Urban law has consistently tackled tough issues. Today, however, the stakes are as high as they have ever been as local, state, and federal governments face the sobering reality of climate change; they are struggling to lighten their carbon footprints, create safe and resilient settlements, and use diminished finances as wisely as possible. Changes in climatic and demographic trends are sparking renewed interest in cities generally and sustainable communities particularly. (12) On the one hand, residents and workers in denser, mixed-use neighborhoods served by transit have half the carbon footprint of those in spread-out suburban areas. (13) On the other hand, many of the smaller households that characterize the nation's growing population prefer to live in precisely those compact, mixed-use neighborhoods. (14)

      In New York, these changes align with several new state policies that encourage cities and towns to lower carbon emissions, reduce vehicle travel, create sustainable buildings and neighborhoods, and preserve the landscapes that sequester nearly twenty percent of the nation's carbon emissions. (15) These three shifts--climatic, demographic, and political--create opportunities for older cities and towns to revitalize themselves, while creating new roles for smaller, rural communities.

      After describing these trends, this Article reviews the nascent movement to certify sustainable communities, noting that existing programs measure mainly the behavior of municipalities as building and vehicle fleet owners and educators of the public. These certification systems need to expand to measure how well local governments use their legal authority to control private sector development so that the millions of new homes and billions of square feet of commercial buildings needed to serve the growing population are sustainable. The Article begins with an examination of what such a certification system would measure and how it would be implemented. The objective is to outline the general contours of a program that measures and rewards municipal planning, regulation, and incentives that ensure the sustainability of future development in areas that should host the expanding population and the conservation of areas where development should not occur.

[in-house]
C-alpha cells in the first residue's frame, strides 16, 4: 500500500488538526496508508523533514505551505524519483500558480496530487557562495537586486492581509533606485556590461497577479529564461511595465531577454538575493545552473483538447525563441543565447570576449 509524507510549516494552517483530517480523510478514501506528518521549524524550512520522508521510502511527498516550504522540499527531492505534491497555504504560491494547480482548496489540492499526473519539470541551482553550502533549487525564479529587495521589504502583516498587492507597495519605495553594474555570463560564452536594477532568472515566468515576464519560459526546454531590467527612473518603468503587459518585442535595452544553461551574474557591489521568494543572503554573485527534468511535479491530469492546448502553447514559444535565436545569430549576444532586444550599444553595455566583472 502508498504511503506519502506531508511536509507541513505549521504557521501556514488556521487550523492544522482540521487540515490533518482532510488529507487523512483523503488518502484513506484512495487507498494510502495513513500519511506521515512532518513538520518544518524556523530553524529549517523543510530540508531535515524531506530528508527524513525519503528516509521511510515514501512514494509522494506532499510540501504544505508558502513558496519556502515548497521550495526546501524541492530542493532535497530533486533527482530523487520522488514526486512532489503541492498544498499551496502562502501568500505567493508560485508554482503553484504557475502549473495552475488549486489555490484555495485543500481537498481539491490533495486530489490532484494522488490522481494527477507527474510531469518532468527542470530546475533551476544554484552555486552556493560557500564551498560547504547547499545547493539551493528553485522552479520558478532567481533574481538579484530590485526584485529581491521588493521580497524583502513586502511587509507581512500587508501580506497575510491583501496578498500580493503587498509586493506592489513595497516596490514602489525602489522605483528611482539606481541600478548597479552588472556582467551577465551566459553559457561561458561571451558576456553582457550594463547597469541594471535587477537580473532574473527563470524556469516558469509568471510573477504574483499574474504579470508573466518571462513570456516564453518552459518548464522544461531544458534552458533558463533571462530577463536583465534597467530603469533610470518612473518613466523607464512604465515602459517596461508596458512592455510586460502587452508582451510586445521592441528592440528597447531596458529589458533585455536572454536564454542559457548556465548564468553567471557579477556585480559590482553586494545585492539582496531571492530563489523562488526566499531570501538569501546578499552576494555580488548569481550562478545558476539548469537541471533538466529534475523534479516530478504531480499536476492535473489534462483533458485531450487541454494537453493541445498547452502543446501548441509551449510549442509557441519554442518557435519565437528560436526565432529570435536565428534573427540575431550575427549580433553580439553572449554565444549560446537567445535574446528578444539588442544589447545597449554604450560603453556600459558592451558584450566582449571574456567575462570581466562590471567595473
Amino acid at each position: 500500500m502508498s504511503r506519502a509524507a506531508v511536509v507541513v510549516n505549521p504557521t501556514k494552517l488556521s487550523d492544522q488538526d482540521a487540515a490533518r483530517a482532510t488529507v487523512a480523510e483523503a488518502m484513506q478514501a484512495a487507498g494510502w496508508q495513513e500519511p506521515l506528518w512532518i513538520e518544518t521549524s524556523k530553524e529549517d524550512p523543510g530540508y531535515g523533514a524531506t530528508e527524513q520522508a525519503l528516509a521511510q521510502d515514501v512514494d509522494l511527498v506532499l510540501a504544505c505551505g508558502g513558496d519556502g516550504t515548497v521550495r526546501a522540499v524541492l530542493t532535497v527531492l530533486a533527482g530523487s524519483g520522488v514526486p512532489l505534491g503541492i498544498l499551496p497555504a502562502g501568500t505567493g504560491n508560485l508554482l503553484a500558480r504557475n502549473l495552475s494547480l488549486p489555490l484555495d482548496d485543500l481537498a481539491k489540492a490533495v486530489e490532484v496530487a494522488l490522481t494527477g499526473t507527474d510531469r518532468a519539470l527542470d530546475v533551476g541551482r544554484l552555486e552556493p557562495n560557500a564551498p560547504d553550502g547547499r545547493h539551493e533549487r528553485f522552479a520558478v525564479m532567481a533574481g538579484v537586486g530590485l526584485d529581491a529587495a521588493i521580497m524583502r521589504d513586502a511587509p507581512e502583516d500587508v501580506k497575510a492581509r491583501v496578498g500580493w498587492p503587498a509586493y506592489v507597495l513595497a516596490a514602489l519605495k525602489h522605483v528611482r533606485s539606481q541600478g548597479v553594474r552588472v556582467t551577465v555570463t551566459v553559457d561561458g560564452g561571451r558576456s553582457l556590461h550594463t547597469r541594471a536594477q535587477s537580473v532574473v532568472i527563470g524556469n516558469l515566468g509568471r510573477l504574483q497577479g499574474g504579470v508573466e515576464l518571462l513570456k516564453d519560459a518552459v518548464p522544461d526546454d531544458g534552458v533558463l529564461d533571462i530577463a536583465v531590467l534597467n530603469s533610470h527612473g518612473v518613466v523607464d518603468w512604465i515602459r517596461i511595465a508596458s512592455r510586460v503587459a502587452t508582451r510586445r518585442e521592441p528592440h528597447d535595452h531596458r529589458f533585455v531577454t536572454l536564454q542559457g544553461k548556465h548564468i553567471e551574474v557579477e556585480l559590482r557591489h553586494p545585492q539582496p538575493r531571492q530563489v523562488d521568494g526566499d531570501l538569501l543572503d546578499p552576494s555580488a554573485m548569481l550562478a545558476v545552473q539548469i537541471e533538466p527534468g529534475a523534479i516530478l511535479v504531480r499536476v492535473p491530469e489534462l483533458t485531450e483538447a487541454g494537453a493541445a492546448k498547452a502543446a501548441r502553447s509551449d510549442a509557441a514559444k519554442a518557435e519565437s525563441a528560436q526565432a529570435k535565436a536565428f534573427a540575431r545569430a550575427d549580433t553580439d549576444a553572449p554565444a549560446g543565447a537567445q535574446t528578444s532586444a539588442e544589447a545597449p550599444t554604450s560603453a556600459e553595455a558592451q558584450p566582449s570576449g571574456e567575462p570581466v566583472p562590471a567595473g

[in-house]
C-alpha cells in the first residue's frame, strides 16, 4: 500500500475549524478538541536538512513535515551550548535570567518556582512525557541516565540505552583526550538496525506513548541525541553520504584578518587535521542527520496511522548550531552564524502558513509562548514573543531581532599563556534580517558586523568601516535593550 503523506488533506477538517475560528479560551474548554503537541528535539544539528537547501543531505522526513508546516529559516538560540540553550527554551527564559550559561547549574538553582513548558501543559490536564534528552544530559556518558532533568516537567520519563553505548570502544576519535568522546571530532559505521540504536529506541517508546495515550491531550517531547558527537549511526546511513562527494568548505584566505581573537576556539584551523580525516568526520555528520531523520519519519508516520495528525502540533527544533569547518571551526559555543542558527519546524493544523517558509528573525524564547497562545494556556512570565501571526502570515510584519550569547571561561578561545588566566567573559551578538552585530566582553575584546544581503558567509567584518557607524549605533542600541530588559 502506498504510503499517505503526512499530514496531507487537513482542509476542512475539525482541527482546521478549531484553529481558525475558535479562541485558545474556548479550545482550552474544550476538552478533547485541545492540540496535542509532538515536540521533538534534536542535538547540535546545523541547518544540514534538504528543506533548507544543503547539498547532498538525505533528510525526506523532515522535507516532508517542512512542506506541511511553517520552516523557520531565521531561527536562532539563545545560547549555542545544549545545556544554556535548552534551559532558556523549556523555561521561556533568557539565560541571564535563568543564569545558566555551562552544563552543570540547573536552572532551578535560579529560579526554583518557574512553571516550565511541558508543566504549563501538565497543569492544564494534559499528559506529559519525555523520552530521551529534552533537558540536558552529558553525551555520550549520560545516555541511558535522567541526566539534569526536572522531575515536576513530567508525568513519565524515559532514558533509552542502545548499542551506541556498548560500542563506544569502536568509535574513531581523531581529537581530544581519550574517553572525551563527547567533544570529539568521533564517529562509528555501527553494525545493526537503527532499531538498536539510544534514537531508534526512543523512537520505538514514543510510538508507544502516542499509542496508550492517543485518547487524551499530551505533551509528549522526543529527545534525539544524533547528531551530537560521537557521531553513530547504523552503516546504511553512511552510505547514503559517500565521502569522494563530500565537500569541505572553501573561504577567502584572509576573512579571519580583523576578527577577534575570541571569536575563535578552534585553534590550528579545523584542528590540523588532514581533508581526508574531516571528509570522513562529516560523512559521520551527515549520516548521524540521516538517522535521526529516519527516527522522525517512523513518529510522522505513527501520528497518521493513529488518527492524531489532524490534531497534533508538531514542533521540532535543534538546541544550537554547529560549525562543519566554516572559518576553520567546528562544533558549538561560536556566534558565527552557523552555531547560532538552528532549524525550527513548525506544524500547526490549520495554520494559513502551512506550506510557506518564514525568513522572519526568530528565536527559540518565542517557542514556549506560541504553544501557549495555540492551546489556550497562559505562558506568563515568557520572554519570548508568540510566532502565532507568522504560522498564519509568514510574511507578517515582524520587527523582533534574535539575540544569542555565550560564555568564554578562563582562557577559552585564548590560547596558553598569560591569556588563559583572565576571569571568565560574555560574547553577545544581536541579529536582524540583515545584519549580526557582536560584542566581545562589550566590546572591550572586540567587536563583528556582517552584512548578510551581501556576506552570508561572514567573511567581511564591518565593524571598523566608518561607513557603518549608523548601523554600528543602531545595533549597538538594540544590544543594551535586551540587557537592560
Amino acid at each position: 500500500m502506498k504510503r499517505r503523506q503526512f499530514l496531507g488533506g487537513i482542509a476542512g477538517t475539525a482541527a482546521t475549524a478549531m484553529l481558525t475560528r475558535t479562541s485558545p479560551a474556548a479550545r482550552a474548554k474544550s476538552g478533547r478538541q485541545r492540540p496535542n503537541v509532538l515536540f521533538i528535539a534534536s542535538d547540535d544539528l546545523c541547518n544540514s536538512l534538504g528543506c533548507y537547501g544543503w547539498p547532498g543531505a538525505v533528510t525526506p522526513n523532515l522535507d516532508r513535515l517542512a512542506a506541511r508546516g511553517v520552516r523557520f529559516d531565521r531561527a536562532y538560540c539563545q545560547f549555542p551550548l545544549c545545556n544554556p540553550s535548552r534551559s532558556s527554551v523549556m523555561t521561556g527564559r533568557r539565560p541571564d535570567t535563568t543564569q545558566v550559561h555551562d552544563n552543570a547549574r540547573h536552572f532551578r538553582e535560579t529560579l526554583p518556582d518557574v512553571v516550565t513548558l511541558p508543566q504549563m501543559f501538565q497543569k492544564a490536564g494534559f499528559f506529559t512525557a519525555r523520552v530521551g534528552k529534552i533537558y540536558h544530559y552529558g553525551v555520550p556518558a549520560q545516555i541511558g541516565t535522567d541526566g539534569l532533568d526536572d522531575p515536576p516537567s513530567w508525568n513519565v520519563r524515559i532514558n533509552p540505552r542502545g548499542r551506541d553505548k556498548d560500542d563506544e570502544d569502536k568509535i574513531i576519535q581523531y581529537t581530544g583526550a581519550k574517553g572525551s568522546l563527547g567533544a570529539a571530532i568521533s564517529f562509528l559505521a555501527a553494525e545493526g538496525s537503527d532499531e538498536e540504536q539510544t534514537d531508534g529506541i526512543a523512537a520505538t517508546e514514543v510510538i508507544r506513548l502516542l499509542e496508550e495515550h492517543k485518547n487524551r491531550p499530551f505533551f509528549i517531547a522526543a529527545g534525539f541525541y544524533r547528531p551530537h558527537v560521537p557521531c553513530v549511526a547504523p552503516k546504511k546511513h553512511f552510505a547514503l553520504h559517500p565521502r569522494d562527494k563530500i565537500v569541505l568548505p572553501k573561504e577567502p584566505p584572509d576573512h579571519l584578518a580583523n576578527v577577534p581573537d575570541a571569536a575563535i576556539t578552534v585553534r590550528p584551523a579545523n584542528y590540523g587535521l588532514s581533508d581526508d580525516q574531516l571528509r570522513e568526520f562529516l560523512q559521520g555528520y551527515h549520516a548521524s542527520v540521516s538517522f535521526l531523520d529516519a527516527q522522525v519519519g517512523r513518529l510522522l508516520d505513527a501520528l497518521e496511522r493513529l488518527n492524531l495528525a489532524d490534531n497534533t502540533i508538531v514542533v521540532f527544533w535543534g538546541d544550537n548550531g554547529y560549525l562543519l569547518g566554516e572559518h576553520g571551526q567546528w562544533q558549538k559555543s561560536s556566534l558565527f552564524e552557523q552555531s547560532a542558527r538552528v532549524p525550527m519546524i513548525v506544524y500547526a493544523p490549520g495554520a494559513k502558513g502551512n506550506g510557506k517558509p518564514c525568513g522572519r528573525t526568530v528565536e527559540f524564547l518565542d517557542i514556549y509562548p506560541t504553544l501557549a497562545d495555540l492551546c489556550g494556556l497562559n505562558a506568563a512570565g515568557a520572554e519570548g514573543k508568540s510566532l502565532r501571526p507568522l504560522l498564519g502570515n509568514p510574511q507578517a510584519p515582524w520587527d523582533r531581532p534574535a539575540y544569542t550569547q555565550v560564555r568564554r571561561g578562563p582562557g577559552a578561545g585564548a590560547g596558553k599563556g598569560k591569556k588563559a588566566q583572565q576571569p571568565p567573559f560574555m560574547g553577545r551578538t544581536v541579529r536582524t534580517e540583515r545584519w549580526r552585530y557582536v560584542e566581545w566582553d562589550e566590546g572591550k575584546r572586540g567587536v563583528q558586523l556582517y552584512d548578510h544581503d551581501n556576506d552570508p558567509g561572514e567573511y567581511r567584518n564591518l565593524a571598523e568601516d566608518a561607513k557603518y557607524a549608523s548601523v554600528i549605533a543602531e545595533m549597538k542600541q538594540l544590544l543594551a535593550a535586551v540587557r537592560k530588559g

2. Why Sustainable Communities Are Important (16)

      1. Climate Change Mitigation

        About eighty-five percent of U.S. greenhouse gas (GHG) emissions are carbon dioxide, much of which is caused by the buildings and land use patterns that local land use plans and regulations shape and create. (17) Vehicle trips and miles travelled have increased dramatically in the past three decades as development patterns have spread out, consuming land at much greater rates than the rate of population growth. (18) Today, buildings emit thirty-nine percent of the total amount of C[O.sub.2] released in the United States. (19) Personal vehicles are responsible for seventeen percent of total emissions. (20) Current undeveloped landscapes sequester fifteen percent of C[O.sub.2] emissions. (21)

        The Census Bureau reports that the nation's population will increase by 100 million by mid-century, which will require millions of new homes and billions of square feet of non-residential development. (22) "Two-thirds of the buildings in use in 2050 will be built between now and then. How buildings are constructed, how they are arranged on the land, and how human settlement patterns are shaped is critical to our success in curbing the causes of climate change and creating a livable human environment." (23) Because local governments control land development through legally adopted land use plans and regulations, they are integral players in the process of ensuring the sustainability of buildings and communities generally.

        The addition of 100 million people translates into forty million new households, whose members will travel to live, work, and shop in new buildings provided for them, consuming energy on site and en route, and emitting C[O.sub.2] if they travel by car. (24) The construction and operation of new buildings, as well as the vehicle miles travelled by car for daily work, errands, and pleasure, will therefore account for a significant percentage increase in annual energy consumption and C[O.sub.2] emissions by mid-century. If this prospective building and traveling takes place in the spread-out settlement pattern that predominated twenty years ago, these new people will consume huge amounts of energy and emit enormous amounts of C[O.sub.2]. The importance of understanding the human settlement dimension of climate change mitigation could not be greater. The international community has agreed that atmospheric concentrations of carbon should be kept between 350 to 385 parts per million (ppm) to limit increases of global temperatures to no more than 1.5 to 2 degrees Centigrade. (25) In the spring of 2013, carbon dioxide levels passed the...